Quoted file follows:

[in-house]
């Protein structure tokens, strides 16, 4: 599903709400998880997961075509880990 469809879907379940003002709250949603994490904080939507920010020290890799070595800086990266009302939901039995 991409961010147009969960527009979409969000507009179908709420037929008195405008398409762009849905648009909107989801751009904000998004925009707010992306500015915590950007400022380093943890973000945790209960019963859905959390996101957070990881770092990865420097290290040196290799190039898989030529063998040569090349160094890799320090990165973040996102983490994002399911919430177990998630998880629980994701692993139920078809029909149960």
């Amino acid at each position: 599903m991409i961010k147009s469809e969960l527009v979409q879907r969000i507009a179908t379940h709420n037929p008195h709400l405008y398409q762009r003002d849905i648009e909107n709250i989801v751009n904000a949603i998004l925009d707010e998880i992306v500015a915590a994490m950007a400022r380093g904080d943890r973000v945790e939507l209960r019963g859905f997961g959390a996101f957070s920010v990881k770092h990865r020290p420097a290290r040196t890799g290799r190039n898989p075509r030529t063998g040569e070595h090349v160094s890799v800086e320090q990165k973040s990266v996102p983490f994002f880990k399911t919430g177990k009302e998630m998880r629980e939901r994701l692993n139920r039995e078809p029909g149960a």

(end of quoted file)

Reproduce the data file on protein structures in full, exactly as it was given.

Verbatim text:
[in-house]
């Protein structure tokens, strides 16, 4: 599903709400998880997961075509880990 469809879907379940003002709250949603994490904080939507920010020290890799070595800086990266009302939901039995 991409961010147009969960527009979409969000507009179908709420037929008195405008398409762009849905648009909107989801751009904000998004925009707010992306500015915590950007400022380093943890973000945790209960019963859905959390996101957070990881770092990865420097290290040196290799190039898989030529063998040569090349160094890799320090990165973040996102983490994002399911919430177990998630998880629980994701692993139920078809029909149960």
């Amino acid at each position: 599903m991409i961010k147009s469809e969960l527009v979409q879907r969000i507009a179908t379940h709420n037929p008195h709400l405008y398409q762009r003002d849905i648009e909107n709250i989801v751009n904000a949603i998004l925009d707010e998880i992306v500015a915590a994490m950007a400022r380093g904080d943890r973000v945790e939507l209960r019963g859905f997961g959390a996101f957070s920010v990881k770092h990865r020290p420097a290290r040196t890799g290799r190039n898989p075509r030529t063998g040569e070595h090349v160094s890799v800086e320090q990165k973040s990266v996102p983490f994002f880990k399911t919430g177990k009302e998630m998880r629980e939901r994701l692993n139920r039995e078809p029909g149960a």